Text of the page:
Average range$ 1,500 to $3,000
National average$2,500
Cost to buy awnings and accessories
Retractable awning$300 to $700Depending on size & type
Non-retractable awning$500 to $900Depending on the metal and size
Motorised retractable awning$2,500 to $3,500Depending on size, type and material
Side curtains$100 to $300Per set depending on size
Mildew resistant treatment$50Per awning
Costs of installation contractors
Carpenter$60 to $70 per hour
Electrician$60 to $70 per hour

Factors affecting costs

The main factors affecting the costs of having awnings installed are the variables already touched upon elsewhere in this article:

Number of awnings. The number of awnings you intend to have fitted will be a major factor in the cost. It may just be one awning over the deck or you might be considering doing the whole house.

Dimensions. Larger awnings will be more difficult to install than smaller ones. Not only is it more difficult to make sure they are installed level it is also more difficult to manhandle a long awning such as one you might fit over a deck or patio or large balcony.

Fabric material. Is the material of construction fabric and aluminium or something heavier such as steel or solid wood? An awning that is awkward or heavy to handle is one that will put cost onto the job.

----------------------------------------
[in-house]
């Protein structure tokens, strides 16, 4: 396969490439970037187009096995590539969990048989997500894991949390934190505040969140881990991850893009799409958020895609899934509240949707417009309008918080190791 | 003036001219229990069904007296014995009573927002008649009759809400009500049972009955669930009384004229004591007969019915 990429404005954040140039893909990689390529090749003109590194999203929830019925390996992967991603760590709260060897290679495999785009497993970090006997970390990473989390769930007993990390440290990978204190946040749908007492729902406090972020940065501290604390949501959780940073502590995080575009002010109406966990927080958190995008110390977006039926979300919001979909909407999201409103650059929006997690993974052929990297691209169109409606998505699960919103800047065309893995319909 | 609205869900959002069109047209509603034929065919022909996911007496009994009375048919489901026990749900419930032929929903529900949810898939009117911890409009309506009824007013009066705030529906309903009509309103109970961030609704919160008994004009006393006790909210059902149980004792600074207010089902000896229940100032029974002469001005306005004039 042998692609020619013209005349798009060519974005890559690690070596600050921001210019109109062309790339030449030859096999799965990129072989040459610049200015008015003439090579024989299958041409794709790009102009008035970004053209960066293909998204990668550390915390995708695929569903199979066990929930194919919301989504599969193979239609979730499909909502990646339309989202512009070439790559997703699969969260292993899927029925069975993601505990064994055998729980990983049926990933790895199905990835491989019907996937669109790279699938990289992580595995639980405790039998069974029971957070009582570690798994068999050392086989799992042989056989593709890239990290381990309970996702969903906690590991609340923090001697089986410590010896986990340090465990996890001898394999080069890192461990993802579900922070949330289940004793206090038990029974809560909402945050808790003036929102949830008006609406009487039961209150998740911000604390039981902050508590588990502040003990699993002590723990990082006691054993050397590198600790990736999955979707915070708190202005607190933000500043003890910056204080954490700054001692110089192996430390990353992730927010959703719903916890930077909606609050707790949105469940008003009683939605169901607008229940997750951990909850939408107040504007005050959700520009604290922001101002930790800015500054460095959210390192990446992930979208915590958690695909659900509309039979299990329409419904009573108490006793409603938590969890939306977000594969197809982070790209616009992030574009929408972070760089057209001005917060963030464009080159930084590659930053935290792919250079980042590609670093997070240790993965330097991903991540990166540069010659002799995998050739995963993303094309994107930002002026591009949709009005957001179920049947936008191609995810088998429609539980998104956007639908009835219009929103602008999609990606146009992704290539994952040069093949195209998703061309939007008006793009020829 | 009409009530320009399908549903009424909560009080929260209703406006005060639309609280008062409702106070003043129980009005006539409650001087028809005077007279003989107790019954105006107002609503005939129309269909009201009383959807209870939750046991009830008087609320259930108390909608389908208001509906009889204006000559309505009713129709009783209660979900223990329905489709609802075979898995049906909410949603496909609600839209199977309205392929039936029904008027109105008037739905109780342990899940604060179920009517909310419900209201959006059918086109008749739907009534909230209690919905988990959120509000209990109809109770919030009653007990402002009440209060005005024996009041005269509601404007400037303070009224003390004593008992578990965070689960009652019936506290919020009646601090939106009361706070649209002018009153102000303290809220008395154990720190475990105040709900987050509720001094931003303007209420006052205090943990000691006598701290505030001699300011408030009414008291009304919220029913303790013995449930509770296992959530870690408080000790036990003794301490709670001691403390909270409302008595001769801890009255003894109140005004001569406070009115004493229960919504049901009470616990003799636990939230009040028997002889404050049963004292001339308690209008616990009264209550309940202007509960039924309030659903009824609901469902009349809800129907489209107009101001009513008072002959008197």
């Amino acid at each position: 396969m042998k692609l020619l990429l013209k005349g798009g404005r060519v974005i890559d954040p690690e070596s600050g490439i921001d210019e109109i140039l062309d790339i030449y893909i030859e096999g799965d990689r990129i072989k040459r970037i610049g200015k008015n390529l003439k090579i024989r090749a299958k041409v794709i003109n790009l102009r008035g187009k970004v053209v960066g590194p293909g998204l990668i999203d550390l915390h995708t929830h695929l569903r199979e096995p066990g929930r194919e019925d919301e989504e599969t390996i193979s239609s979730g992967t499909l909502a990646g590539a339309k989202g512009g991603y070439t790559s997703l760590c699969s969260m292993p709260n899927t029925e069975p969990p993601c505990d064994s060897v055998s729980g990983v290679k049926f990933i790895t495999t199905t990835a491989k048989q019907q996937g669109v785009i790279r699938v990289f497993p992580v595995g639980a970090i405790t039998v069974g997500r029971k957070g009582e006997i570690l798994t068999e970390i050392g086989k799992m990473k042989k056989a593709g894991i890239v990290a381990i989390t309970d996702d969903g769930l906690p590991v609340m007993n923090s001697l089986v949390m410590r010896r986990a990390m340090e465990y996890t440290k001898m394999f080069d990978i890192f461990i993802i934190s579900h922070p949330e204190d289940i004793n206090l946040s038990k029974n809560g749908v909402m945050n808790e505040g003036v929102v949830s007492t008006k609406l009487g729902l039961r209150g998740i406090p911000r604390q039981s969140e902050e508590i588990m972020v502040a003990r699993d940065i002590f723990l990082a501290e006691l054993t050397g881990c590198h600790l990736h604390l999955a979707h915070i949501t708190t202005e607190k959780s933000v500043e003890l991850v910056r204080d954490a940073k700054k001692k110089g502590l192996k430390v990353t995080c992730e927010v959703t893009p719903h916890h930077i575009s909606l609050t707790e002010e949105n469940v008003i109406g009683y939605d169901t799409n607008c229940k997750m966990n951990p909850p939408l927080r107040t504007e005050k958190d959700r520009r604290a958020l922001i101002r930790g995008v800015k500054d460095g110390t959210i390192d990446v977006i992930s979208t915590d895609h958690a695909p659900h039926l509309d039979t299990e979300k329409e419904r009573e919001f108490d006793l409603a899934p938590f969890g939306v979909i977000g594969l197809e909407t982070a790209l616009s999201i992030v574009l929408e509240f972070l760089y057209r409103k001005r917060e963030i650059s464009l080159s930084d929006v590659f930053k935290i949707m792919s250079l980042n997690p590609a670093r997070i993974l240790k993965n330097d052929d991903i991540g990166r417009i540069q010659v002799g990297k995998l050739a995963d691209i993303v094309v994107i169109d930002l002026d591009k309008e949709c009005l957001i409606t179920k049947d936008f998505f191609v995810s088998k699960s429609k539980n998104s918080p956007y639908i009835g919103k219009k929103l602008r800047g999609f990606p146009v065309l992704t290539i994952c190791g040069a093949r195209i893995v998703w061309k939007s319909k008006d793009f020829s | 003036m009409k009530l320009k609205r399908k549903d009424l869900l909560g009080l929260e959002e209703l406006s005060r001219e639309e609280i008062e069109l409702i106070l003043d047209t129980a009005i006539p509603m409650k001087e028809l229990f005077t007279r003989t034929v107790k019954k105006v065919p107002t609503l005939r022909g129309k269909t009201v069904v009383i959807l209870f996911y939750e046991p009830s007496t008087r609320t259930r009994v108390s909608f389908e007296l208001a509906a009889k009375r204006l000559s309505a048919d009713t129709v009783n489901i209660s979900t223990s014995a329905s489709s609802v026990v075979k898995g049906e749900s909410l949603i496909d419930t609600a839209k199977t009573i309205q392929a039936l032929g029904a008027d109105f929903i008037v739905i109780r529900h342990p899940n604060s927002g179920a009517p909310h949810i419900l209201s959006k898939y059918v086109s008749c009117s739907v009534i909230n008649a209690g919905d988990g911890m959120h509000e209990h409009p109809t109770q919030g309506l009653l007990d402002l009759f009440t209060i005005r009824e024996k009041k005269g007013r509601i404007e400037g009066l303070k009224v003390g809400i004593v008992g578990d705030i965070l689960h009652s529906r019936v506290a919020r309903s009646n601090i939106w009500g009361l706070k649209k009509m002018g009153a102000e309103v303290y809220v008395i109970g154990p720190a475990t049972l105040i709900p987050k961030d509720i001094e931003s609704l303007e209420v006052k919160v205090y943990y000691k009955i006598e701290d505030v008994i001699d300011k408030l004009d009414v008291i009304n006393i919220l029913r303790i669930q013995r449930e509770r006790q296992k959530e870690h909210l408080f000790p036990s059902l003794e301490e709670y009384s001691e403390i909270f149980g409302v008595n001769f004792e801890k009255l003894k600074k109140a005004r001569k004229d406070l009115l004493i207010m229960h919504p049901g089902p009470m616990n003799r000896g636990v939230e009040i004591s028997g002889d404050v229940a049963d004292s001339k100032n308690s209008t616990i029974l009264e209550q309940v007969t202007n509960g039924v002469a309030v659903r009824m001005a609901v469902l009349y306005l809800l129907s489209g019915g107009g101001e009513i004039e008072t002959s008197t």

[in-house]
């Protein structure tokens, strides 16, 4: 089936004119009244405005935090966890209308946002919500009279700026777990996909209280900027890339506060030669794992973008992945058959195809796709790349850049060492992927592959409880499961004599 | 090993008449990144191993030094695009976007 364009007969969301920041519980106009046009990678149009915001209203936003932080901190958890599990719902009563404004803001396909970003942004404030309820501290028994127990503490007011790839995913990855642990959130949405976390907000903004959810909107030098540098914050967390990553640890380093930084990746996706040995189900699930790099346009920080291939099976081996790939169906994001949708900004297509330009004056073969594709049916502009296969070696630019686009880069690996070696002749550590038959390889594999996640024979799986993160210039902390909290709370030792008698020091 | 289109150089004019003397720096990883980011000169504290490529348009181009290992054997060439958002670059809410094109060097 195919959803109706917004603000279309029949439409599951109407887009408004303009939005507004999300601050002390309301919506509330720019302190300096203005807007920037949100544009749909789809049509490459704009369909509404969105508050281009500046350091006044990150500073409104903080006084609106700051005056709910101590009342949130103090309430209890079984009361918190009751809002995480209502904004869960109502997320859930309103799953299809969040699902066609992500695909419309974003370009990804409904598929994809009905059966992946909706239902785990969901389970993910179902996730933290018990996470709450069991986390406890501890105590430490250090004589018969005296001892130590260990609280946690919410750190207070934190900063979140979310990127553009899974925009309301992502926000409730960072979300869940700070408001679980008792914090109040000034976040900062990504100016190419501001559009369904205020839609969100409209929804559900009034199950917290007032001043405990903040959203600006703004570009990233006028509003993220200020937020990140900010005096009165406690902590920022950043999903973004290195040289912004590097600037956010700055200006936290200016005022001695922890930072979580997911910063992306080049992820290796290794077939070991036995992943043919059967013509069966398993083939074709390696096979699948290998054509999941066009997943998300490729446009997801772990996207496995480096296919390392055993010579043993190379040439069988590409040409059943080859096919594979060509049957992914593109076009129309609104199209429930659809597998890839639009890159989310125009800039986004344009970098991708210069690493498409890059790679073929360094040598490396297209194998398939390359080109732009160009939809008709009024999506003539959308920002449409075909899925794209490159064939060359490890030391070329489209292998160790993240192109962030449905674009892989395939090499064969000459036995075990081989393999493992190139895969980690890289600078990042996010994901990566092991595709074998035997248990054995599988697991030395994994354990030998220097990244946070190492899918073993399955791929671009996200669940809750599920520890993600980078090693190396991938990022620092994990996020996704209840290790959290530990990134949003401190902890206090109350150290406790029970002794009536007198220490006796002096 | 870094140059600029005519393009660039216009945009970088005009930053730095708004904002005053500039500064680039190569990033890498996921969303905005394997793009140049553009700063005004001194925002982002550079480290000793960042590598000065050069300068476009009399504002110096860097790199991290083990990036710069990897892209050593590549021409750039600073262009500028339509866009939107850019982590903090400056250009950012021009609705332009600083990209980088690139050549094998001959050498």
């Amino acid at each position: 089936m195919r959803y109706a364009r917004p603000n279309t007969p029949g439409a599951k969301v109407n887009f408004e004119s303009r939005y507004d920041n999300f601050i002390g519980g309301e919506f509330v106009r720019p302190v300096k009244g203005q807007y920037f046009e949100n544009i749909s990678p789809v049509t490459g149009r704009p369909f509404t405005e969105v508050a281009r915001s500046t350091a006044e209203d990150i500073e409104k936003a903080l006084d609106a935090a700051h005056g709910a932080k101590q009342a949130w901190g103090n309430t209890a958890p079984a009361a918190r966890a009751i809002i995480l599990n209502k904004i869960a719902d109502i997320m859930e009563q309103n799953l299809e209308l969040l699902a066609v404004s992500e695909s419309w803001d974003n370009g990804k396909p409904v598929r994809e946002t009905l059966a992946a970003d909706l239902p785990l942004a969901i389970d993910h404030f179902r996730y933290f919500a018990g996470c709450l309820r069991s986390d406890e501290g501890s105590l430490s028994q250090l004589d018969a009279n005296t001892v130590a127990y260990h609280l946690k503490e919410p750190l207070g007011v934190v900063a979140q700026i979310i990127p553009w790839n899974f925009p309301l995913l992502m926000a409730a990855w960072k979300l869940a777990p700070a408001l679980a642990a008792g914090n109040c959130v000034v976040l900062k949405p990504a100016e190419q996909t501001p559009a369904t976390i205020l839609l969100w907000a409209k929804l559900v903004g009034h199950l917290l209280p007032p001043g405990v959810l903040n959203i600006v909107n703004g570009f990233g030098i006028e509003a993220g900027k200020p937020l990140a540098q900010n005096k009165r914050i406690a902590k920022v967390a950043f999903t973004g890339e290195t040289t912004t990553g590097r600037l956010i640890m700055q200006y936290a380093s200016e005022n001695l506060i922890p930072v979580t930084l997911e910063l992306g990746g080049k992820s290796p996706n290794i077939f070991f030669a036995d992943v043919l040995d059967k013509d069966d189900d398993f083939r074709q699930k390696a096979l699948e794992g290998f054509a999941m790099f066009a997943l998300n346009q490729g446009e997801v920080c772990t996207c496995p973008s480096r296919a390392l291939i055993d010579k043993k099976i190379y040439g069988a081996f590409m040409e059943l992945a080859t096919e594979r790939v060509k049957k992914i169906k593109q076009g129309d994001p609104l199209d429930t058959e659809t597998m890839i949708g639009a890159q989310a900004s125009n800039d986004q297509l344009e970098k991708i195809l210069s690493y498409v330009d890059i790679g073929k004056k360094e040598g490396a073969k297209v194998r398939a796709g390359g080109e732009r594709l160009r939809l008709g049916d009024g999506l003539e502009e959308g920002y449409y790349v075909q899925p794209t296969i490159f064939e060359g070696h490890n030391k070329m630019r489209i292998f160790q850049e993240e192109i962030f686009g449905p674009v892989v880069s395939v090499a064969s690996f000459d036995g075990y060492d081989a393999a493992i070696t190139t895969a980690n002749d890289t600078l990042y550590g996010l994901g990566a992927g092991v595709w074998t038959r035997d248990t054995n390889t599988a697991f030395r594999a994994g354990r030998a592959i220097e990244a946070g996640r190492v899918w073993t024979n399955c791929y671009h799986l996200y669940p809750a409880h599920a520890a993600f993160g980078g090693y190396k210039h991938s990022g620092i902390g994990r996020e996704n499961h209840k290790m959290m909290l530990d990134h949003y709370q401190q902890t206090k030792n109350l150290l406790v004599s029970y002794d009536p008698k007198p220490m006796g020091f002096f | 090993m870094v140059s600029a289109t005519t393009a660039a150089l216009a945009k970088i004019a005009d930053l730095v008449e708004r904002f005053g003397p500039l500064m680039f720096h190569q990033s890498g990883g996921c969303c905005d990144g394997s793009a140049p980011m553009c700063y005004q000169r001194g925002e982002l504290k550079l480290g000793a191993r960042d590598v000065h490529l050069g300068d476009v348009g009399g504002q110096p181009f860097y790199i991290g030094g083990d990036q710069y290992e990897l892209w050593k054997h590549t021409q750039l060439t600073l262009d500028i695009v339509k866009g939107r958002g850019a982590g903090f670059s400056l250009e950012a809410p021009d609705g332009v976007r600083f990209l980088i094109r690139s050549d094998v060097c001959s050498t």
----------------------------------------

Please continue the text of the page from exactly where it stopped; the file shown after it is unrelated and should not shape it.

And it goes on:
Framework material. Frames can be steel, aluminium or wood. Once again a framework that is awkward or heavy is not just difficult to lift into place it will also need extra strong fixings. These tend to cost more than regular fixings.

Style. The style of the awning and therefore the amount of work which went into its design and manufacture will seriously affect the retail price.

Retractable or non-retractable. This determines how many moving parts the awning has and therefore the number of distinct assembly operations there are.

Motorised. A motorised awning will need an electrician to make sure the motor is wired up correctly to the mains. Another contractor means extra costs.